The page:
By Brian Nixon, Special to ASSIST News Service
SANTA FE, NEW MEXICO (ANS – September 27, 2016) — I like surprises. And surprised I was as I walked into Blue Rain Gallery to see artist, Jim Vogel’s, newest exhibit, Ludlow: Labor, Liberty, and Loss . The surprise didn’t come from the excellence of Vogel’s work. No. I’ve admired Vogel’s art for years — a combination of mannerism (large, distinctive human features) mixed with swirling, colorful composition — aka Luis Jimenez, one of Vogel’s influences while growing up in Roswell, New Mexico.
The surprise came when Jim Vogel, his wife, Christen, and noted photographer and videographer, Eric Swanson, were standing next to me and my wife, Melanie, taking pictures and preparing for a video shoot — all in commemoration of the new exhibit and Vogel’s recent award from Governor Susanna Martinez.
I didn’t expect to see the artist, just his artwork. But the meeting turned into greater admiration for the man and his paintings.
Seeing that Melanie and I were talking with Denise Phetteplace — Director of Business at Blue Rain Gallery, Jim was kind enough to walk over and speak with us. I told Mr. Vogel that our family has respected his work for years. And then I drew attention to one Vogel’s newer pieces that had just been hung on the wall, The Martyrs of Ludlow (Oil on antique Red Cross Stretcher, 21.5 x 71.5).
Vogel’s hazel eyes lit up, his tall frame showing interest in our attention to the painting.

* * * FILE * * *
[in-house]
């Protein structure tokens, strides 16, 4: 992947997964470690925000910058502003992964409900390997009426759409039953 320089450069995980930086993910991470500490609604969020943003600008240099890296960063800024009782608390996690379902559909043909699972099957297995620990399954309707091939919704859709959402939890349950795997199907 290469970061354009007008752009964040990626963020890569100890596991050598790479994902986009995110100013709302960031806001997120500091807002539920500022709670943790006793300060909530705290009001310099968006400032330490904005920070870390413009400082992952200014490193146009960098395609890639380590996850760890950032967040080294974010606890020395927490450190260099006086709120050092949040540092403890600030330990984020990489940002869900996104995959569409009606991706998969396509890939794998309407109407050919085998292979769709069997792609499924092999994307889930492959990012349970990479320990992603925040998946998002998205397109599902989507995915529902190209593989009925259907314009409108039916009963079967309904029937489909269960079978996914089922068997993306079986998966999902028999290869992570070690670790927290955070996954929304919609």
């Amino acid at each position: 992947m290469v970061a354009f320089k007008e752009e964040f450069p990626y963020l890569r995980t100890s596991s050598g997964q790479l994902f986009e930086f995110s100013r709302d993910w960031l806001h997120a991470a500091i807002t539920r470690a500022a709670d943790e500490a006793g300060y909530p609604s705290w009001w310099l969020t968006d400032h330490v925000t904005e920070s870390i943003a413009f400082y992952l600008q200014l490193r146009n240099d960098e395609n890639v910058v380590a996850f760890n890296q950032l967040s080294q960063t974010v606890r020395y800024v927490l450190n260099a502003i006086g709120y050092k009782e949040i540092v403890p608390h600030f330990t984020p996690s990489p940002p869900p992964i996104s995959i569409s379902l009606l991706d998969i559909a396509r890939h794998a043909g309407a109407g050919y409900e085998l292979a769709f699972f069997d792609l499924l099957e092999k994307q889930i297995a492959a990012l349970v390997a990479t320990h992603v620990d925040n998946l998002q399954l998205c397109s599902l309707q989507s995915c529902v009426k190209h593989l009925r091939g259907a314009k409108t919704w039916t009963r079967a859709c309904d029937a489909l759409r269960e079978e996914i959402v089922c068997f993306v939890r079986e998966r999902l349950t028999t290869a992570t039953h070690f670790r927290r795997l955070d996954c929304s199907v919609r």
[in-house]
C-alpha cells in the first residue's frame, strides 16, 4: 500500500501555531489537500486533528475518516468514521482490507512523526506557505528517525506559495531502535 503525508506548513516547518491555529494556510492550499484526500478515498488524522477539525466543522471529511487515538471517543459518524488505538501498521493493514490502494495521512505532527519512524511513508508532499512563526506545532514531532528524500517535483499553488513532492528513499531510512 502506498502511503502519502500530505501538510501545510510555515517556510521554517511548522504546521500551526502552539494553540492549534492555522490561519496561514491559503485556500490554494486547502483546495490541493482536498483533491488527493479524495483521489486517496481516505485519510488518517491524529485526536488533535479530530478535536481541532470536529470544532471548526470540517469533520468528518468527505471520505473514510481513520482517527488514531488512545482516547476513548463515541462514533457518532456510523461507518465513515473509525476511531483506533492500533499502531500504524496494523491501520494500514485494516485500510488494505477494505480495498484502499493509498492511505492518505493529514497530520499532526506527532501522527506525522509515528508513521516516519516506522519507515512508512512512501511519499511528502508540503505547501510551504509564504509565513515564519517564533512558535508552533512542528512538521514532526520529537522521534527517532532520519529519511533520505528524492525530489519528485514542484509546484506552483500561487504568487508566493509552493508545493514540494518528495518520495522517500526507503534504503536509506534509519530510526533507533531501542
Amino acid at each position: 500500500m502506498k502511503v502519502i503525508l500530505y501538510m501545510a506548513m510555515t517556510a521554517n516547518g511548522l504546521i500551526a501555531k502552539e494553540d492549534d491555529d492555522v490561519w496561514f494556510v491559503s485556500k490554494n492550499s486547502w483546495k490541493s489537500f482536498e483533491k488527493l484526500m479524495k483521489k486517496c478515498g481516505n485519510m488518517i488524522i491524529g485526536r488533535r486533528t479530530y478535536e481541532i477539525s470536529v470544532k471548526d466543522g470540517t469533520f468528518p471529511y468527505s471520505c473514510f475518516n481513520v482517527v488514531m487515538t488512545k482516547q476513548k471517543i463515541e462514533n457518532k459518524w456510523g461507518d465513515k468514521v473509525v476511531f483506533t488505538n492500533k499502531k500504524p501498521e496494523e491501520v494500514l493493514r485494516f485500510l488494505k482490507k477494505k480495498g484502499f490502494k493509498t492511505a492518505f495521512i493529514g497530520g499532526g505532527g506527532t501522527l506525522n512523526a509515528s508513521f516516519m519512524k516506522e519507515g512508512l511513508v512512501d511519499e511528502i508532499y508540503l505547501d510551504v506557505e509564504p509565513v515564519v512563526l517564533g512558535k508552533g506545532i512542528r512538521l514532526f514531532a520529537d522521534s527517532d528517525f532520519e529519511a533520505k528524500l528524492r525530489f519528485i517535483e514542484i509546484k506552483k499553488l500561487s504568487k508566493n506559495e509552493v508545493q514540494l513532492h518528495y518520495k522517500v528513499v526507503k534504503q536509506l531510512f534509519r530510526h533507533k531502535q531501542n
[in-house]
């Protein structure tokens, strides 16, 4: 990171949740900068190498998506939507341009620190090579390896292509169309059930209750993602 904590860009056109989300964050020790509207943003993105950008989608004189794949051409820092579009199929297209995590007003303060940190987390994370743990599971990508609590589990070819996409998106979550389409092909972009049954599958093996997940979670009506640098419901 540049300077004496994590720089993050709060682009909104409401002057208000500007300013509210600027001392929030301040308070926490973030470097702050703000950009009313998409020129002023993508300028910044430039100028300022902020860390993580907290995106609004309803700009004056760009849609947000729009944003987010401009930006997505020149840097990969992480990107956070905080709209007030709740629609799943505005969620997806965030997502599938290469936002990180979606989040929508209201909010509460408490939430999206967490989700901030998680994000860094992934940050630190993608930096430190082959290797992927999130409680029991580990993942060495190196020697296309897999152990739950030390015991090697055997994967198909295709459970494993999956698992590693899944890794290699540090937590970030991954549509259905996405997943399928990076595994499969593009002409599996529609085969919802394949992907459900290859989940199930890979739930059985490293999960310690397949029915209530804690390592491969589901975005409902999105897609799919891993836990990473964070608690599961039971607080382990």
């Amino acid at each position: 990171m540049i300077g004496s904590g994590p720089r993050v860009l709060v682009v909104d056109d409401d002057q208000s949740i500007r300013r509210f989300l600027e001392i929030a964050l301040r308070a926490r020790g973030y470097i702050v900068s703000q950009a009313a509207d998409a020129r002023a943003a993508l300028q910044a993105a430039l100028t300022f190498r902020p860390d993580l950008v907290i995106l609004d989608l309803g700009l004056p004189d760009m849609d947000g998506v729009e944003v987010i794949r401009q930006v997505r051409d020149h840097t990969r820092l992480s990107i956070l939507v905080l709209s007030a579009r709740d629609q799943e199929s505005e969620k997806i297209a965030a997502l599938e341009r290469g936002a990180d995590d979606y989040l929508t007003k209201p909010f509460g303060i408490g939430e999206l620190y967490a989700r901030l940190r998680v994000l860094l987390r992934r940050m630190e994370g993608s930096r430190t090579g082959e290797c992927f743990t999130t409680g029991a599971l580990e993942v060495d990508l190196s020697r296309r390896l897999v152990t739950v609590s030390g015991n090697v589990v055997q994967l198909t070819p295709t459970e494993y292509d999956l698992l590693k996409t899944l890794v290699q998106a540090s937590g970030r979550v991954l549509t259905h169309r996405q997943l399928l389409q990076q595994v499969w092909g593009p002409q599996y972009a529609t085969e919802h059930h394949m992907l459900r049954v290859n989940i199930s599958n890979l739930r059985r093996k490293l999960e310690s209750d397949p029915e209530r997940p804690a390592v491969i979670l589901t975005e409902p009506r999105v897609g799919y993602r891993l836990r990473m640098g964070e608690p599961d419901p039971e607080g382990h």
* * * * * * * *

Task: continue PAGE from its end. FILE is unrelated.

“Do you know the story about the Ludlow Massacre,” he asked? I said, “Slightly. We learned about it on a drive up to Colorado, and seeing the road sign for the site we Google-d it to learn more .”
Honing in our curiosity, Vogel continued, summarizing the massacre with precise detail. Because I didn’t have a recorder or pen, Denise Phetteplace provided me with Vogel’s summary. His description went something like this: “On April 20, 1914 a combined force of Colorado national guardsmen and hired gunmen attacked the tent village of the striking coal miners and their families in Ludlow, Colorado. The soldiers initially used machine guns to randomly fire into the tents, causing most of the people to flee into the nearby arroyos for cover. Two women and eleven children sought refuge in a root cellar under one of the tents. Emboldened, the soldiers came into the tent village and proceeded to loot and set the tents on fire. Treated with paraffin for waterproofing, the tents were very flammable and soon the whole community was engulfed in flames. In the aftermath, the remains of the thirteen were discovered, still huddled together in the cellar under the ashes of the tent. The Red Cross was called in soon after to help and to investigate the incident. The Ludlow Massacre became the rallying cry for the striking coal miners and their continuing fight for laborers’ rights.”